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Default I plunged, I auged, I pulled the toilet! Hooray (chapter 3 of3)

Mike wrote:
The good folks of alt.home.repair have been seeing me through my
toilet crisis for a few days now, and I'm pleased to report that it's
fixed! To make a long story short, the most heavily used toilet in
our house started flushing slowly and backing up a few days ago. I
plunged and plunged to no avail. It was recommended that I try a
closet auger which I did and still, the problem remained. Several
people told me to pull the toilet and I admit, I was reluctant about
doing that as I've never done it before. Well, today I did it. I
pulled the SOB. I got all the water out, disco-d the water line and
then reached as far as I could into the toilet to see if I could feel
anything (and maybe save some trouble). Alas, I couldn't feel
anything in there. So I unscrewed the bolts from the floor and tilted
it up while looking down at the base. I saw something hanging out. I
couldn't tell what it was at first. I wiggled around and got to the
point where I could lean the entire toilet gently against the while
while I examined the bottom. As it turns out, it was a half-eaten
banana and it's peel. I think the banana would have gone down w/o the
peel, but the peel evidently got somehow tangled up and it wasn't
going anywhere without being pulled. I was relieved that the problem
was so easily solved. I then dragged the toilet out to the front yard
and went back in. I talked the wife into touching up the paint behind
the toilet (thanks to someone here for suggesting that) while I took a
hanger and worked over the holes around the inside of the rim (someone
else suggested that), Then I got all the old wax off the flange. I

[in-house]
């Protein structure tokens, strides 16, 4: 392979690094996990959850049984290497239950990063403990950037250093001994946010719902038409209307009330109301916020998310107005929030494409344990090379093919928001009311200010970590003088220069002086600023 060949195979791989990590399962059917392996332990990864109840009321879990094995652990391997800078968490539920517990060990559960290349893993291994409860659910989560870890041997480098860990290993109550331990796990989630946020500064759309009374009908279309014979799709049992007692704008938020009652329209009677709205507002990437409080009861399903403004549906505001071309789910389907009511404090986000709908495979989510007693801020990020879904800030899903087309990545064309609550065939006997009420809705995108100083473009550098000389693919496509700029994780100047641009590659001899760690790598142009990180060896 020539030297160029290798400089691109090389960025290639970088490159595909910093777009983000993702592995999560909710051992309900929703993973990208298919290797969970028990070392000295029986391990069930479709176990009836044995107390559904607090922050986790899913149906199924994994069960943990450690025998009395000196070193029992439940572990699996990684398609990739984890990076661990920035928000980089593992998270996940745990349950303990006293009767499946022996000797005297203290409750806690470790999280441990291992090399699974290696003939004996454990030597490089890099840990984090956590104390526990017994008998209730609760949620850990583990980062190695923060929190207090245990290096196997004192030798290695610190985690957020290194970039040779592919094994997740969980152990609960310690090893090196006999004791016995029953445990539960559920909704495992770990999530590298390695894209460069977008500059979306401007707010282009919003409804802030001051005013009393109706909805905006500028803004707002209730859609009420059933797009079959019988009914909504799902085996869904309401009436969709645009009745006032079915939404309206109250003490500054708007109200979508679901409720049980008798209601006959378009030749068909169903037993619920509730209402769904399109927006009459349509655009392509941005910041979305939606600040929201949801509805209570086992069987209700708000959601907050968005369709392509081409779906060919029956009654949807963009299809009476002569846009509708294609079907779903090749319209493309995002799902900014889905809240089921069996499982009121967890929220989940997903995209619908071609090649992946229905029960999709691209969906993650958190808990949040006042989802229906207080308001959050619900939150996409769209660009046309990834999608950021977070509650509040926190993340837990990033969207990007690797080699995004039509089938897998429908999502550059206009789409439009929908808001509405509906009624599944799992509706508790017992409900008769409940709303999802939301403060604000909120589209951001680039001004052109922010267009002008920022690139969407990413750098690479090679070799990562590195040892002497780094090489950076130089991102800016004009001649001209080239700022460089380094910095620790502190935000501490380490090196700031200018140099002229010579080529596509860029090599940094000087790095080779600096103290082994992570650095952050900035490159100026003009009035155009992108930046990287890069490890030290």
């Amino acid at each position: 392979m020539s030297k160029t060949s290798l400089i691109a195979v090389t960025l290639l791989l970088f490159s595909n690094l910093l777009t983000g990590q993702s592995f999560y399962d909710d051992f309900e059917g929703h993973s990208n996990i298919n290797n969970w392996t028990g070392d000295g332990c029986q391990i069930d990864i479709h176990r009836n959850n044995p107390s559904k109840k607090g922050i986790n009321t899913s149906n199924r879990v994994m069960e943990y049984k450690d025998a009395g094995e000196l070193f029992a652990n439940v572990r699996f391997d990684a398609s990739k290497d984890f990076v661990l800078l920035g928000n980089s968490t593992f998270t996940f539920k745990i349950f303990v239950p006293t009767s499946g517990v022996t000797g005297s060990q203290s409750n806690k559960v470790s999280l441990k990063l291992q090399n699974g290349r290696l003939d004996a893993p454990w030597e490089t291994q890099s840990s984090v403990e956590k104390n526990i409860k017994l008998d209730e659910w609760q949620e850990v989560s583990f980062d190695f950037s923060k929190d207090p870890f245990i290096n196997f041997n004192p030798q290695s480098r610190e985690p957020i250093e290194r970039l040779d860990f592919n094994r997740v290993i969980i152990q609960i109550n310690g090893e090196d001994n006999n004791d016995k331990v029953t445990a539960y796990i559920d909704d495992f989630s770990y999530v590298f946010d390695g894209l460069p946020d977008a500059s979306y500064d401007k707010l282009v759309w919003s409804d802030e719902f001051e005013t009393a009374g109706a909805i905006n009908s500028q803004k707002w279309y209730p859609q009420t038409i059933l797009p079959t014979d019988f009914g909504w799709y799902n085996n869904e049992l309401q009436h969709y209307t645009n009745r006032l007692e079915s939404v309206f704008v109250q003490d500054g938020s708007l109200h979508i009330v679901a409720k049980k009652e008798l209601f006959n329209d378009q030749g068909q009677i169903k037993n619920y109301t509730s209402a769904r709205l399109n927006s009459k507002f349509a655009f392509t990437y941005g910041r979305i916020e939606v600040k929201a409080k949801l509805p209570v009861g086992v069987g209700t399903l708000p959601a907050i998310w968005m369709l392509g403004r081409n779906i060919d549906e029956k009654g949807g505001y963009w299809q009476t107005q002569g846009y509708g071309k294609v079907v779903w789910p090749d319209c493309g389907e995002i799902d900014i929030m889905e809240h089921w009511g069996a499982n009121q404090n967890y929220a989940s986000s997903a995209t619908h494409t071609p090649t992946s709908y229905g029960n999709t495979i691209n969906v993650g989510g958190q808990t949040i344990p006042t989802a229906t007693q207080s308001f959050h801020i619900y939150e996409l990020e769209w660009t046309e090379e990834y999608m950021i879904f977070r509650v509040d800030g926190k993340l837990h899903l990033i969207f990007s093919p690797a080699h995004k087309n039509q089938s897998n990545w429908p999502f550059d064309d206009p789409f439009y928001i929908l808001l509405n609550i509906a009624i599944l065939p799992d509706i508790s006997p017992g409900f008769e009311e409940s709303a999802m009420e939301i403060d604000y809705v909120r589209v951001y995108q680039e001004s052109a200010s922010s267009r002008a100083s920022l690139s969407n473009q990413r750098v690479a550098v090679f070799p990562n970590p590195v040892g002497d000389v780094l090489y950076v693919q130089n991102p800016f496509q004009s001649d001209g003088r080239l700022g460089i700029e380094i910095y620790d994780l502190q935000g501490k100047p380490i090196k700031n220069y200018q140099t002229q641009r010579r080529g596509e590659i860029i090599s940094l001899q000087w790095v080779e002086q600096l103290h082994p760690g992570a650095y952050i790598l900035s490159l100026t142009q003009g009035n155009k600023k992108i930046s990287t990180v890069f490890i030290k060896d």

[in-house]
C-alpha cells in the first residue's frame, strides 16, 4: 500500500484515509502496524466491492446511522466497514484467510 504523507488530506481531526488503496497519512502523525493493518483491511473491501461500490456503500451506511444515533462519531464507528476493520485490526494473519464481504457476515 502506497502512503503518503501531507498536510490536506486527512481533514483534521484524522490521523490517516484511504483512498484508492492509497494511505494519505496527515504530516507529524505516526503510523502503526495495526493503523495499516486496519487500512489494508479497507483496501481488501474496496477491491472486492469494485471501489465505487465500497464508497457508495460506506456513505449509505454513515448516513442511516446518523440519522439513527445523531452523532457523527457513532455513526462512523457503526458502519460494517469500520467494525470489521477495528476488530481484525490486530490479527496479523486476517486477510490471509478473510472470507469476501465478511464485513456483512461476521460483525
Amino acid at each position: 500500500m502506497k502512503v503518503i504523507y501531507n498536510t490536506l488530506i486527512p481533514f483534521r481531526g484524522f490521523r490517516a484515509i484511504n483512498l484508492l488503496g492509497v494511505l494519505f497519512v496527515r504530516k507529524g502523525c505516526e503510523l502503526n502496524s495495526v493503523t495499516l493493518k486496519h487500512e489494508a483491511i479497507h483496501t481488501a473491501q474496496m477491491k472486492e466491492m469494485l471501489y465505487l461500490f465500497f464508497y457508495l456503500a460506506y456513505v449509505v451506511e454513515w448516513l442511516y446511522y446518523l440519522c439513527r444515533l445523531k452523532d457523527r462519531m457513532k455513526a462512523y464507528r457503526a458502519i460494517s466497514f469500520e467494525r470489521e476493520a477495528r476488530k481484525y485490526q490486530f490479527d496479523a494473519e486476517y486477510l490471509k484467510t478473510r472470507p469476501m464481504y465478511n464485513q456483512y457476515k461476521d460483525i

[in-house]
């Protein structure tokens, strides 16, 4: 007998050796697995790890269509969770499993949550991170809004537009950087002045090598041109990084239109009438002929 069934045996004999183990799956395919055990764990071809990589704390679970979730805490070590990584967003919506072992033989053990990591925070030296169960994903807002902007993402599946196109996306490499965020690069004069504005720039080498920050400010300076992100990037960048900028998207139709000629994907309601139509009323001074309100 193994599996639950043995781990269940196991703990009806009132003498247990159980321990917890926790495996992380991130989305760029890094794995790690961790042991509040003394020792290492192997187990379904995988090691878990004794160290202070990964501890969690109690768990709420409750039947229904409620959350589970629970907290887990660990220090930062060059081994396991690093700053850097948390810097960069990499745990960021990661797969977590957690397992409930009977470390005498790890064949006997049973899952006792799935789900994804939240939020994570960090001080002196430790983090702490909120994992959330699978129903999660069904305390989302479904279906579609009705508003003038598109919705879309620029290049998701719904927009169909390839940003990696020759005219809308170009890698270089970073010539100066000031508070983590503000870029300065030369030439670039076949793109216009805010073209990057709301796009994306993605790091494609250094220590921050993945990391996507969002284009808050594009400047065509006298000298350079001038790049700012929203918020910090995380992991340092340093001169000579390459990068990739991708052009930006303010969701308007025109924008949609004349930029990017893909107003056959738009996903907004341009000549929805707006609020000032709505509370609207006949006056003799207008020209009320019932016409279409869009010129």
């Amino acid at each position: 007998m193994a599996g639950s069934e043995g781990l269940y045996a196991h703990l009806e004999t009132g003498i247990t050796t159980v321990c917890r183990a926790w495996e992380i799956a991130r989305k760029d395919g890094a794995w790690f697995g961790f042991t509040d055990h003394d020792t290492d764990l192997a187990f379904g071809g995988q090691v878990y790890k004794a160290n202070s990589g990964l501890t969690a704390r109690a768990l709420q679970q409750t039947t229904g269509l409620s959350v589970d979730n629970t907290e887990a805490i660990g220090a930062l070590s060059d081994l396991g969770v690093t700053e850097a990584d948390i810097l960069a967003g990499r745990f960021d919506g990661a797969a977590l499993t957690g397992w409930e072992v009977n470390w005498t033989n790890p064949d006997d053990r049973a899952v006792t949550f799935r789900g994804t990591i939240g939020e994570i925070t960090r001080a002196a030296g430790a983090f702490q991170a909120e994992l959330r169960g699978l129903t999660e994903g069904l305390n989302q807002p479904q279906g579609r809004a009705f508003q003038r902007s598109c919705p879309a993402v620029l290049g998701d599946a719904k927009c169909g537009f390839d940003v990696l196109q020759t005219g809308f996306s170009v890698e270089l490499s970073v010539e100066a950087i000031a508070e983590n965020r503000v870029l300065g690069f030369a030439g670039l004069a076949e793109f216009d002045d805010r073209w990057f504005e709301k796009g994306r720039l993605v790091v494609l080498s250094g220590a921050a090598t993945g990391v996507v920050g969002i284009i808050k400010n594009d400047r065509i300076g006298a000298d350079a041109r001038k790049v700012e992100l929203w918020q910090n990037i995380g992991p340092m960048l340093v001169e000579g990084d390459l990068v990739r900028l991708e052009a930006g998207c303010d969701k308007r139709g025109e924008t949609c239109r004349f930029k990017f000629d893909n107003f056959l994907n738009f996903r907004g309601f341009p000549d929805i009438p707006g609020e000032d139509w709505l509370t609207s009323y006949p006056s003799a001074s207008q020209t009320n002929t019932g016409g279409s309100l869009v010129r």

went back outside and was hosing off the entire toilet when I decided
I wanted to put a new seat on it. (It's a hassle to install a seat on
this toilet while it's in place as it's close to a wall on one side).
So I popped up to Home D. and got a new seat (two actually, one for
the guest bathroom upstairs), got home, and put it on. At this point
my father-in-law helped me put the new wax seal on the bottom of the
toilet. He smashed it onto the toilet around the edges of the seal
using his thumbs and got a good seal on it. We carried it inside
together and seated it on the flange and gently rocked it back and
forth, then front to back. Then I put the bolts and tightened 'em up
a bit. The bolts (new ones that come w/ the wax seal) had a snap-off
piece as they were long, so I snapped off the top and, sadly, the
bolts are still too tall to snap the little bolt covers on. That's
the only hitch I ran into. I'll hacksaw more off those bolts at some
point in time. Anyway, I re-connected the water and invited the wife
to take it for a test drive (I requested #1 only, hehe). I said, call
me in so I can watch it flush. It flushed like a new toilet. I was
thrilled!

In closing, I'd like to thank all the folks here who gave me info,
advice, and in the case of Salty, a kick in the butt!

Mike


For what it is worth, a Dremmel tool is very good at cutting off the
excess length of the bolts. If you have one, it is much easier than a
hacksaw.


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Default I plunged, I auged, I pulled the toilet! Hooray (chapter 3 of 3)

On Sat, 22 Mar 2008 19:06:16 -0600, Ken wrote:


For what it is worth, a Dremmel tool is very good at cutting off the